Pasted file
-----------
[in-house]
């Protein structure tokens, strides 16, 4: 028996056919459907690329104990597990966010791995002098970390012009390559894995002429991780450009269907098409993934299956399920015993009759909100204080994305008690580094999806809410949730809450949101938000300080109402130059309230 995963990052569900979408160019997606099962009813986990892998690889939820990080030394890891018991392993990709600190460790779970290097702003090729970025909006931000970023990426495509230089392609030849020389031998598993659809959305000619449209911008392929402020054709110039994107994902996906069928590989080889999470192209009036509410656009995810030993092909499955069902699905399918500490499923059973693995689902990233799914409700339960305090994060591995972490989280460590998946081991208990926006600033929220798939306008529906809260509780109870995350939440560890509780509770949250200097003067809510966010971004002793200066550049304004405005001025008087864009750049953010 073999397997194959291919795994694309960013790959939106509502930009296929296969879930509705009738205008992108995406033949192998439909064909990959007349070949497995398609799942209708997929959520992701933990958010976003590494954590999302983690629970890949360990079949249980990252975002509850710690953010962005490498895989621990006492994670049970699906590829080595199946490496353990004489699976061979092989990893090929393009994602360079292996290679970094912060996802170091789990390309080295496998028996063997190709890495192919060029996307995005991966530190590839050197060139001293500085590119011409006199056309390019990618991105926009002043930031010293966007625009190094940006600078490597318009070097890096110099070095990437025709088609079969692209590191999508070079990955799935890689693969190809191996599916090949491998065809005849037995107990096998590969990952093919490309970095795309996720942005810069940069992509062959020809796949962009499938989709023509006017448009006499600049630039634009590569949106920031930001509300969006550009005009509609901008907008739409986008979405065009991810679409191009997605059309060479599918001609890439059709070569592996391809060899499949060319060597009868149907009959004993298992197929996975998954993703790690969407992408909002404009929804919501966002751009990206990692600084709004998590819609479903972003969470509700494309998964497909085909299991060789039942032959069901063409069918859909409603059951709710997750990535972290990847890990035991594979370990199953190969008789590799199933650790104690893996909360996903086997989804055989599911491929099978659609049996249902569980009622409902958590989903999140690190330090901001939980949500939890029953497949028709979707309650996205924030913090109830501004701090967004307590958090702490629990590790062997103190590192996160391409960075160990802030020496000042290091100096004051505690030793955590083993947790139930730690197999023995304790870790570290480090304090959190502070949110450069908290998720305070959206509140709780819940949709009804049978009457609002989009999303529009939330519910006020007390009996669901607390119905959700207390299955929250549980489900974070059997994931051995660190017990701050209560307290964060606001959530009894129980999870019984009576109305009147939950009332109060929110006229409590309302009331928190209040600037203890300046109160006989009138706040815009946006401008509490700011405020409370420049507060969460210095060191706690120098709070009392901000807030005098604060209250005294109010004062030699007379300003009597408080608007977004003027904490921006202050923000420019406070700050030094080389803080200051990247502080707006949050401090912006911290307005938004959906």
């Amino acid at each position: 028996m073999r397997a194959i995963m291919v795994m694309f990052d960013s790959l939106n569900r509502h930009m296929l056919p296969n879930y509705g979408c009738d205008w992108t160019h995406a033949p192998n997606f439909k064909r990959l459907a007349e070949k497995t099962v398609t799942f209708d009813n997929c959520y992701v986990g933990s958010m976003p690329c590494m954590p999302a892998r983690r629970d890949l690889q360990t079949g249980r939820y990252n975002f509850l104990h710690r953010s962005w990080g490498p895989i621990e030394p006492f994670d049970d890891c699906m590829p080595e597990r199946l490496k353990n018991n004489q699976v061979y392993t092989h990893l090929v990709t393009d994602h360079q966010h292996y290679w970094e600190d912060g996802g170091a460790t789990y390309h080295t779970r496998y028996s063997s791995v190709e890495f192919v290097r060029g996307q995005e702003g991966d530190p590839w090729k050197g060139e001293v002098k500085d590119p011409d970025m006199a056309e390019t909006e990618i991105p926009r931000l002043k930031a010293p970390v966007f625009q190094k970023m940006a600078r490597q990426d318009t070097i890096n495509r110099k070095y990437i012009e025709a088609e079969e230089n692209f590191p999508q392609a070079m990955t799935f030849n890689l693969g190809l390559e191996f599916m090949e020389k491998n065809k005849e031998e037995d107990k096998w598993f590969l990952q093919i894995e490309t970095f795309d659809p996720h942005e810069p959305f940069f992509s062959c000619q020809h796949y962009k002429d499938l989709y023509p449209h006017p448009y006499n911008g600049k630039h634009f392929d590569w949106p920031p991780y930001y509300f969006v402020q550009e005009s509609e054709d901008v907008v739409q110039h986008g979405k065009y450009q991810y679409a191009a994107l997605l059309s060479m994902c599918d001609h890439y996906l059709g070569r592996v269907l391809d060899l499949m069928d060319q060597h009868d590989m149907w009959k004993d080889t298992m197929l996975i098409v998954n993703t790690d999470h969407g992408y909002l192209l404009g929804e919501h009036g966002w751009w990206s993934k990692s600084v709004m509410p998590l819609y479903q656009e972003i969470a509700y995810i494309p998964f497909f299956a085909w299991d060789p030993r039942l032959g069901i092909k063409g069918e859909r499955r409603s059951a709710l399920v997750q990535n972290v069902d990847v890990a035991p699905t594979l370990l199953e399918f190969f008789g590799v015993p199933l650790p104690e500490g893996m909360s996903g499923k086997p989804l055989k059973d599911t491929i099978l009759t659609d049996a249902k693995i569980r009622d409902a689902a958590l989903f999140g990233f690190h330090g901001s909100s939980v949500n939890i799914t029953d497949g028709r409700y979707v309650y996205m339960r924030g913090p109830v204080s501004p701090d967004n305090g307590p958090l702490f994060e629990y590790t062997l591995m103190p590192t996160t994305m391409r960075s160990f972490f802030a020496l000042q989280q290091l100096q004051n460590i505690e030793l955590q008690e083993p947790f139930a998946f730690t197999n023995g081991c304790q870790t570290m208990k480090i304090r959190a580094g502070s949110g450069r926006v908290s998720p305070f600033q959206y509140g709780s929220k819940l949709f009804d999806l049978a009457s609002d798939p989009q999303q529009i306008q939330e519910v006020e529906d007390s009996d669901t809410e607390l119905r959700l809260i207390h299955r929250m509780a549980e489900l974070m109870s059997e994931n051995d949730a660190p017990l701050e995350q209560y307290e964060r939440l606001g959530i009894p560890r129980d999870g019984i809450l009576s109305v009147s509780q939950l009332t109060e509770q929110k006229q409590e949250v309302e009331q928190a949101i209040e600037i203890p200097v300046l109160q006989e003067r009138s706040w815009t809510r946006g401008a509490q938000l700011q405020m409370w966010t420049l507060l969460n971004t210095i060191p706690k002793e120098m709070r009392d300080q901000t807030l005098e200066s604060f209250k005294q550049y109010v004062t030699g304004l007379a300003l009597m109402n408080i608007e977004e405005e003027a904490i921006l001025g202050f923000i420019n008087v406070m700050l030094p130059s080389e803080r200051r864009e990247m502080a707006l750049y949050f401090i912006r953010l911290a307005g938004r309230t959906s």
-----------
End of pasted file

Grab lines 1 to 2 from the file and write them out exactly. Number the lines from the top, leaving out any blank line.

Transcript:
[in-house]
């Protein structure tokens, strides 16, 4: 028996056919459907690329104990597990966010791995002098970390012009390559894995002429991780450009269907098409993934299956399920015993009759909100204080994305008690580094999806809410949730809450949101938000300080109402130059309230 995963990052569900979408160019997606099962009813986990892998690889939820990080030394890891018991392993990709600190460790779970290097702003090729970025909006931000970023990426495509230089392609030849020389031998598993659809959305000619449209911008392929402020054709110039994107994902996906069928590989080889999470192209009036509410656009995810030993092909499955069902699905399918500490499923059973693995689902990233799914409700339960305090994060591995972490989280460590998946081991208990926006600033929220798939306008529906809260509780109870995350939440560890509780509770949250200097003067809510966010971004002793200066550049304004405005001025008087864009750049953010 073999397997194959291919795994694309960013790959939106509502930009296929296969879930509705009738205008992108995406033949192998439909064909990959007349070949497995398609799942209708997929959520992701933990958010976003590494954590999302983690629970890949360990079949249980990252975002509850710690953010962005490498895989621990006492994670049970699906590829080595199946490496353990004489699976061979092989990893090929393009994602360079292996290679970094912060996802170091789990390309080295496998028996063997190709890495192919060029996307995005991966530190590839050197060139001293500085590119011409006199056309390019990618991105926009002043930031010293966007625009190094940006600078490597318009070097890096110099070095990437025709088609079969692209590191999508070079990955799935890689693969190809191996599916090949491998065809005849037995107990096998590969990952093919490309970095795309996720942005810069940069992509062959020809796949962009499938989709023509006017448009006499600049630039634009590569949106920031930001509300969006550009005009509609901008907008739409986008979405065009991810679409191009997605059309060479599918001609890439059709070569592996391809060899499949060319060597009868149907009959004993298992197929996975998954993703790690969407992408909002404009929804919501966002751009990206990692600084709004998590819609479903972003969470509700494309998964497909085909299991060789039942032959069901063409069918859909409603059951709710997750990535972290990847890990035991594979370990199953190969008789590799199933650790104690893996909360996903086997989804055989599911491929099978659609049996249902569980009622409902958590989903999140690190330090901001939980949500939890029953497949028709979707309650996205924030913090109830501004701090967004307590958090702490629990590790062997103190590192996160391409960075160990802030020496000042290091100096004051505690030793955590083993947790139930730690197999023995304790870790570290480090304090959190502070949110450069908290998720305070959206509140709780819940949709009804049978009457609002989009999303529009939330519910006020007390009996669901607390119905959700207390299955929250549980489900974070059997994931051995660190017990701050209560307290964060606001959530009894129980999870019984009576109305009147939950009332109060929110006229409590309302009331928190209040600037203890300046109160006989009138706040815009946006401008509490700011405020409370420049507060969460210095060191706690120098709070009392901000807030005098604060209250005294109010004062030699007379300003009597408080608007977004003027904490921006202050923000420019406070700050030094080389803080200051990247502080707006949050401090912006911290307005938004959906």